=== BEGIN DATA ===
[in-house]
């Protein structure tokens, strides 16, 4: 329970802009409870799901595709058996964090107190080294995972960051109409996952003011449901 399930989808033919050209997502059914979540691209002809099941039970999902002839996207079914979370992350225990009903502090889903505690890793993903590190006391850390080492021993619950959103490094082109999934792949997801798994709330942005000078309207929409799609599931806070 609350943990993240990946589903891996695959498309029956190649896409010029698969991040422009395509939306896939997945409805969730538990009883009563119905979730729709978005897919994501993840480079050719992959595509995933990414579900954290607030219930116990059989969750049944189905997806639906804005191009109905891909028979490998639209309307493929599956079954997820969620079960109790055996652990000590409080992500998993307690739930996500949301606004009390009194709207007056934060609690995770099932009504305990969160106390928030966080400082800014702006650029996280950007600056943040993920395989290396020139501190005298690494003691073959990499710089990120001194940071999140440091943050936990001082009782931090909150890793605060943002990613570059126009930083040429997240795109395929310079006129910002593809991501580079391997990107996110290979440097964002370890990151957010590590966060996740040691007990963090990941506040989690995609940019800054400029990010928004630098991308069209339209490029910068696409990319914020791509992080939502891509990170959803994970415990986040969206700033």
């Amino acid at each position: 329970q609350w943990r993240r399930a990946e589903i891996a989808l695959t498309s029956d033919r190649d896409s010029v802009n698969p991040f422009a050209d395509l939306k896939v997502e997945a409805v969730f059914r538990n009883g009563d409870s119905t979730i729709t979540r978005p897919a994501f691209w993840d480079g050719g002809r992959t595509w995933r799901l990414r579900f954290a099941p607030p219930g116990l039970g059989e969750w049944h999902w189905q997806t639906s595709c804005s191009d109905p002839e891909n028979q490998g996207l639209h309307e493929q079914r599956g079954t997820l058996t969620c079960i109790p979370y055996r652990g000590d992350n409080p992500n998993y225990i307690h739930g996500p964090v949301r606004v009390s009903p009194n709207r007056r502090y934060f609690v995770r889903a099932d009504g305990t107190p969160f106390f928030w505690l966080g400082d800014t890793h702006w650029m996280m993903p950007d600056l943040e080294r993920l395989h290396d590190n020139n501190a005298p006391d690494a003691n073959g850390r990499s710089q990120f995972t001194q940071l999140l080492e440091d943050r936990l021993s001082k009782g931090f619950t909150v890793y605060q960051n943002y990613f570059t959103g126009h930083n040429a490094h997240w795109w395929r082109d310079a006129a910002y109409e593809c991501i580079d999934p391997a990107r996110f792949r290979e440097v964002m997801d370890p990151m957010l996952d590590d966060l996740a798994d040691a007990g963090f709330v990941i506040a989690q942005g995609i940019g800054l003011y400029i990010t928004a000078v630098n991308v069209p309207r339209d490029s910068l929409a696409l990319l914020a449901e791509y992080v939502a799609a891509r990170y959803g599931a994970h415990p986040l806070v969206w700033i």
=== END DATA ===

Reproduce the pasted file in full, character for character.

[in-house]
């Protein structure tokens, strides 16, 4: 329970802009409870799901595709058996964090107190080294995972960051109409996952003011449901 399930989808033919050209997502059914979540691209002809099941039970999902002839996207079914979370992350225990009903502090889903505690890793993903590190006391850390080492021993619950959103490094082109999934792949997801798994709330942005000078309207929409799609599931806070 609350943990993240990946589903891996695959498309029956190649896409010029698969991040422009395509939306896939997945409805969730538990009883009563119905979730729709978005897919994501993840480079050719992959595509995933990414579900954290607030219930116990059989969750049944189905997806639906804005191009109905891909028979490998639209309307493929599956079954997820969620079960109790055996652990000590409080992500998993307690739930996500949301606004009390009194709207007056934060609690995770099932009504305990969160106390928030966080400082800014702006650029996280950007600056943040993920395989290396020139501190005298690494003691073959990499710089990120001194940071999140440091943050936990001082009782931090909150890793605060943002990613570059126009930083040429997240795109395929310079006129910002593809991501580079391997990107996110290979440097964002370890990151957010590590966060996740040691007990963090990941506040989690995609940019800054400029990010928004630098991308069209339209490029910068696409990319914020791509992080939502891509990170959803994970415990986040969206700033």
């Amino acid at each position: 329970q609350w943990r993240r399930a990946e589903i891996a989808l695959t498309s029956d033919r190649d896409s010029v802009n698969p991040f422009a050209d395509l939306k896939v997502e997945a409805v969730f059914r538990n009883g009563d409870s119905t979730i729709t979540r978005p897919a994501f691209w993840d480079g050719g002809r992959t595509w995933r799901l990414r579900f954290a099941p607030p219930g116990l039970g059989e969750w049944h999902w189905q997806t639906s595709c804005s191009d109905p002839e891909n028979q490998g996207l639209h309307e493929q079914r599956g079954t997820l058996t969620c079960i109790p979370y055996r652990g000590d992350n409080p992500n998993y225990i307690h739930g996500p964090v949301r606004v009390s009903p009194n709207r007056r502090y934060f609690v995770r889903a099932d009504g305990t107190p969160f106390f928030w505690l966080g400082d800014t890793h702006w650029m996280m993903p950007d600056l943040e080294r993920l395989h290396d590190n020139n501190a005298p006391d690494a003691n073959g850390r990499s710089q990120f995972t001194q940071l999140l080492e440091d943050r936990l021993s001082k009782g931090f619950t909150v890793y605060q960051n943002y990613f570059t959103g126009h930083n040429a490094h997240w795109w395929r082109d310079a006129a910002y109409e593809c991501i580079d999934p391997a990107r996110f792949r290979e440097v964002m997801d370890p990151m957010l996952d590590d966060l996740a798994d040691a007990g963090f709330v990941i506040a989690q942005g995609i940019g800054l003011y400029i990010t928004a000078v630098n991308v069209p309207r339209d490029s910068l929409a696409l990319l914020a449901e791509y992080v939502a799609a891509r990170y959803g599931a994970h415990p986040l806070v969206w700033i």